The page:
Alternate Reality: Nora Young on a new form of storytelling
Last Updated October 16, 2006
When teenagers buy the new young-adult mystery novel Cathy's Book, the words between the covers will tell only part of the story. The rest of the book's mystery unfolds in an elaborate series of clues readers have to dig up — clues left not on the page, but in the digital environment around them.
The book is one of the latest alternate reality games (ARGs), a kind of pop cultural mash-up of Da Vinci Code-style conspiracy theory, role-playing games and virtual reality.
In the case of Cathy's Book, real myspace.com pages have been created for Cathy and Emma, the book's fictional heroines. There's an online message board with comments and discussion of possible clues. Dialing a certain phone number even connects readers to a voice mail message "from" Cathy.
In other words, the 'story' is a package that includes both the linear tale in the book and a fictional world that exists alongside the cellphone culture and social networking sites of your average real-world teen. It's a distinctly literary twist on the booming world of alternate reality games and it may point the way to a new form of storytelling.
Although the genre is barely five years old, ARGs are exploding in popularity. Games can be as small-scale as a couple of dozen players or they may attract hundreds of thousands of players and observers who are encouraged to collaborate with each other.
A typical ARG is structured like a mystery. Game designers invent a conspiratorial narrative and the players have to put together the pieces of the mystery. In Cathy's Book, the narrative is rooted in a novel, but in many other cases, it is dispersed across real world media. Clues are typically delivered via digital media such as blogs, e-mails or text messages, but they can be low-tech, too, such as an ad in the classified section of a newspaper.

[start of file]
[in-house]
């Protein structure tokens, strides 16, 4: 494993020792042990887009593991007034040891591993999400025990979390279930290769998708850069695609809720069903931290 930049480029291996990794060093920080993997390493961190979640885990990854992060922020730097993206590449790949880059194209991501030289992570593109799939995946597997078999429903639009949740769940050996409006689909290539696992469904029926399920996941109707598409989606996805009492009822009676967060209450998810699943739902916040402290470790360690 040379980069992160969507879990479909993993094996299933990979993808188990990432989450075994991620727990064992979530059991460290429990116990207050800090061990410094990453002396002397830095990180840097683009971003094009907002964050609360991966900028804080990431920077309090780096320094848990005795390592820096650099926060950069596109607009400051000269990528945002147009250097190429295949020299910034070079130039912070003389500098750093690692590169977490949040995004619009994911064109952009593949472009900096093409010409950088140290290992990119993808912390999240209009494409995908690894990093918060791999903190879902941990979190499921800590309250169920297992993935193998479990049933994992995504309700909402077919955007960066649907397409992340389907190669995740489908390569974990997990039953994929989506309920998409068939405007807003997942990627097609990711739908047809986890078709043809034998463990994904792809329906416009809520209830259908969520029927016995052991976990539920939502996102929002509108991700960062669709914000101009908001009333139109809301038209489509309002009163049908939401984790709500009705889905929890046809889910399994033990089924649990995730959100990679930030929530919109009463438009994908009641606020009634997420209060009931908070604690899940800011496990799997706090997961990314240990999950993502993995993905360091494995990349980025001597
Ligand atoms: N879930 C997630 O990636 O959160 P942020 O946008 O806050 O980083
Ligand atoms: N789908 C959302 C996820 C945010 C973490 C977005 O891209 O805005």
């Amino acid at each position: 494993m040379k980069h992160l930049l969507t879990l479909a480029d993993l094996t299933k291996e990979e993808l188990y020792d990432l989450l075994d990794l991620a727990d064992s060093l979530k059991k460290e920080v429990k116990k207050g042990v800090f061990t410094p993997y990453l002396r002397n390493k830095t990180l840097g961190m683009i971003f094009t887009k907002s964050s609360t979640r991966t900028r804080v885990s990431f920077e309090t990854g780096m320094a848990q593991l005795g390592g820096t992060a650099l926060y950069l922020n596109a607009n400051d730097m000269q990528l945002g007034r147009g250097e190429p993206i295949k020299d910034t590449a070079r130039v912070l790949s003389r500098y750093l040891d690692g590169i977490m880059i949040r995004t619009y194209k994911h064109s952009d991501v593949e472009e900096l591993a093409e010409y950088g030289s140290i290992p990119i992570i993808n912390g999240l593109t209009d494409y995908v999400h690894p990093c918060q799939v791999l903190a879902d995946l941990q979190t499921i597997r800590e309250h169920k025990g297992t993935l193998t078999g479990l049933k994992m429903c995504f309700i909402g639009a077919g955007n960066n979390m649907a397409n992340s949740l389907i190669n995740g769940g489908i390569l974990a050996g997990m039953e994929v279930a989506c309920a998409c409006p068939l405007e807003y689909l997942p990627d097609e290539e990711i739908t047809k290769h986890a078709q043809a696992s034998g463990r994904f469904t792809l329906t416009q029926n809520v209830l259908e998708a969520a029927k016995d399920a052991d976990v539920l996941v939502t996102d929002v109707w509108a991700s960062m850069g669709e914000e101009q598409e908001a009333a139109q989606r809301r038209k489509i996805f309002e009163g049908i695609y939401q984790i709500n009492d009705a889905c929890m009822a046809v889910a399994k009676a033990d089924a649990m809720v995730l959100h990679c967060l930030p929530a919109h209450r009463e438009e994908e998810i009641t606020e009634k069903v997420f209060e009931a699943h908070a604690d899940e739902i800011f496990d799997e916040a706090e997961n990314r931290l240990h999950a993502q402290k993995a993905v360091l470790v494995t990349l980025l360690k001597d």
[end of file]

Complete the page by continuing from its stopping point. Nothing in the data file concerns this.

Although they're mostly virtual, some games take to the streets. They get players to look for clues in real, physical locations and involve such old-fashioned fun as playing a game of 'chase' to track down people playing the role of characters in the game.
Though an ARG mystery is entirely fictional, it's usually played straight.
"This is Not a Game" is a mantra for creators of alternate reality games; as much as possible, nothing breaks the illusion. When a clue tells you to visit a blog, for instance, not only does the blog exist, but the links on the blog also really connect to other fictional sites. It's this sense of a parallel world existing alongside real, prosaic daily life that gives ARGs a special "wow" factor for players.
While they're starting to make an impact on the literary community, ARGs made their debut in the world of marketing. The first ARGs were promotional vehicles: they have been used to market movies and video games as well as Audi cars.
Sometimes, though, they are used to more artistic ends. Some artists, such as the UK-based group Blast Theory, create art/games that blur the line between the real and the virtual to political or philosophical effect. Blast Theory has been creating so-called "pervasive games" since before the advent of ARGs. These games blend action in real-world cities with location-aware mobile technology such as GPS-enabled cellphones.
In Uncle Roy All Around You, for instance, players in the real world collaborated with online players to locate the mysterious Uncle Roy somewhere in London. Blast Theory wants to raise questions, according to their website, about "the social and political aspects of technology."